Yeah, he edited Re-writing Freud which is like you say a generative text. My wife made me an algorithm and you can buy it as an app and you can rewrite Freud with your finger. Originally it was an interactive touch screen kiosk and you pressed play and it takes seventy-eight hours to rewrite Freud’s text, so all the same words but it spurts them out in a differ order. Of course, it could technically spurt them out in exactly the same order, but it’s highly unlikely. It generates endless, limitless possibilities and one instantiation of that I had turned back into a book of similar dimensions to…

So it resembled…

Yeah, exactly. We’re into this thing called undesigning or brand-jacking where you take a host source and you mimic it. It’s actually harder than you think. Peter McGrath, the designer who has designed most of my books, is amazingly precise and has the mantra that the devil is in the detail. He actually realised that on the Penguin copy of On The Road they’d mismatched the actual spine and so he did the same mismatch on our copy, so we actually copy the mistakes Penguin had made. And Penguin intentionally reversed the paper you’d normally use for the cover. It has a particular effect. That’s the level of details he goes to; it’s fantastic.

Notwithstanding this generation of text, does this editing or controlling or limiting bring back a kind of authorship? There’s a questioning of authorship with you moving between being and not being the author, like a post-authorship agent. You’re re-authoring something. That runs throughout the Goldsmith book, the idea of managing text not making it. The agency that an editor imposes on it by choosing this bit, or doing that, does that place you as an author in the work. That’s a long-winded way of asking does that allow you to claim some ownership of the thing?

The editing?

Yes, even in the vaguest sense. You do something but then you choose what goes out. For example, you proofed the Keroauc pages rather than just typing them and posting them. There’s an element of control. Is that where authorship is at least partially reclaimed?

I’m trying to think of an answer.

If the answer is ‘I don’t know’, feel free to say so.

Obviously when you make any project you think very carefully about what you want to have in or leave our of the book. Have you seen Pigeon Reader?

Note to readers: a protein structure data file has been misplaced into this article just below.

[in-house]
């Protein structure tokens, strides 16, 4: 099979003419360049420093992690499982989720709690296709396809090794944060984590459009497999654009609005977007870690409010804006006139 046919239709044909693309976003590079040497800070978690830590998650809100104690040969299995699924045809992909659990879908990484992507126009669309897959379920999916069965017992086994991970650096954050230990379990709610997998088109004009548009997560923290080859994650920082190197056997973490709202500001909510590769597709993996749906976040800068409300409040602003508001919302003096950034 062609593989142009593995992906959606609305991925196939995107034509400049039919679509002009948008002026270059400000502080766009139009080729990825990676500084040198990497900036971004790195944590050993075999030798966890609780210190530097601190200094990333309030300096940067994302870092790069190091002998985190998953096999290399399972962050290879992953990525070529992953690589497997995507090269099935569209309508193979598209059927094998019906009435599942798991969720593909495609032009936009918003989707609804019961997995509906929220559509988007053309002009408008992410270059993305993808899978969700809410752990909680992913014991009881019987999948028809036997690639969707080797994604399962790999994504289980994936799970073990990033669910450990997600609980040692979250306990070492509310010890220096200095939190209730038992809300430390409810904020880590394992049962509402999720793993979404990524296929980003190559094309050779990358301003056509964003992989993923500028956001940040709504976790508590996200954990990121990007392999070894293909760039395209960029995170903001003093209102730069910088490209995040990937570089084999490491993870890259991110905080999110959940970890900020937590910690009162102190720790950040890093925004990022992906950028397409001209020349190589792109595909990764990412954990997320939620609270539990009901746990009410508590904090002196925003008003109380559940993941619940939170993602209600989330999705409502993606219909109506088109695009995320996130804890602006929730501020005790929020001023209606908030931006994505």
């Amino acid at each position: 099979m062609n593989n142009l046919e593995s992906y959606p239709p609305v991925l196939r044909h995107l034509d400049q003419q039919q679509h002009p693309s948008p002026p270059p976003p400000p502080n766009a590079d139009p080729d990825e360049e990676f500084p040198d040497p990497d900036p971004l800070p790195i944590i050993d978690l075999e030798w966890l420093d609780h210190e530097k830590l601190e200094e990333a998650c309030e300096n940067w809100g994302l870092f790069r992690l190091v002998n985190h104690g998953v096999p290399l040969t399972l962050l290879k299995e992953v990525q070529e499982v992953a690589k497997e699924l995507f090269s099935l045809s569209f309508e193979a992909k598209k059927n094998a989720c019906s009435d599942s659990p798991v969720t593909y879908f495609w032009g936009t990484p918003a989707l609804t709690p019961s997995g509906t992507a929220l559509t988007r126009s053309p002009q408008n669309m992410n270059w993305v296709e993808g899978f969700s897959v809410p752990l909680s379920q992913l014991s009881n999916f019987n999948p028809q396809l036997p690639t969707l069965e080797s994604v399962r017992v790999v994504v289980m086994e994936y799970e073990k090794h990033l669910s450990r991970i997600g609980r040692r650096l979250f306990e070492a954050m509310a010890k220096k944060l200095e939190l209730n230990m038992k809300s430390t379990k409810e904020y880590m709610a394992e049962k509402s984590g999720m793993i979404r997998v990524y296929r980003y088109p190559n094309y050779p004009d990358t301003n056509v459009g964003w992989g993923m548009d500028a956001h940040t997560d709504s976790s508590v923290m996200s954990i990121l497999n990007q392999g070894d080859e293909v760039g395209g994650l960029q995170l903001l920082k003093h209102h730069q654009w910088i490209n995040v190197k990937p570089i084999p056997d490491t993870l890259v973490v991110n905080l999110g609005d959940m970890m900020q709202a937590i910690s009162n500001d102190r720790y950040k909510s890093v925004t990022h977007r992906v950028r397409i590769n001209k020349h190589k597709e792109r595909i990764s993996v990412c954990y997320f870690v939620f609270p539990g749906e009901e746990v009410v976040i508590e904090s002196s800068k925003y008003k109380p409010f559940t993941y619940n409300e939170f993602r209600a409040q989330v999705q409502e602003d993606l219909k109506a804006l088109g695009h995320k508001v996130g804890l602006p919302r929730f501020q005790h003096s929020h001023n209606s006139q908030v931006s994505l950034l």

No.

Morris tries to find a copy on his office shelves.

I’ll describe it for you as I can’t find one right now. Basically it’s Georges Perec’s Species of Spaces and Other Pieces, which we originally commissioned by an architect, so if you look at the table of contents it goes something like ‘the bed, the bedroom, the apartment, the apartment building, the street, the city, the town, the countryside, the country, the earth, and then space, and then the universe’. He writes a short text about each and whoever put the edition together put some other short pieces of writing together – which are the ‘other pieces’ – by Georges Perec in it and they’re really wonderful. One of them is called ‘Reading a Socio-Physiological Outline’. I love that, because it talks about the activity of reading, how you read and how your eyes move across the surface of the page. At one point he says ‘you read lie a pigeon, picking at the ground in search of breadcrumbs’. You don’t read straight, in a linear manner but, he uses the word ‘aleatory’, that poetic form. Going back to my Royal Road project, it was called ‘the aleatory moment’, chucking the words out of the car window. Anyway, that was my stuck point: you read like a pigeon pecking at the ground in search of breadcrumbs. Even though the sentence he says immediately afterward is ‘this is image is, of course, rather suspect’. I was stuck with that, and there was a piece by Rodney Graham, he’d done an intervention with [Ian Fleming’s] Dr. No and Yann Sérandour’s done one with sentences by Lawrence Wiener. Rodney Graham’s one was a page insert. There’s a bit where Dr. No is being tortured by a poisonous centipede, if such a weird thing exists, and it’s going up and  down his body. It ends at the bottom of a page and began at the top of the next, and with this inset it just rolls over for another entire page of torture and he just popped this insert in. Yann Sérandour’s is a nice piece called ‘the needle in the haystack’ – I’ve got it here – and he’s used the form of Lawrence Weiner’s Specific and General Works (5).

Morris now tries to find the piece in the book.

And this is going to be the tricky bit because it is like trying to find a needle in a haystack.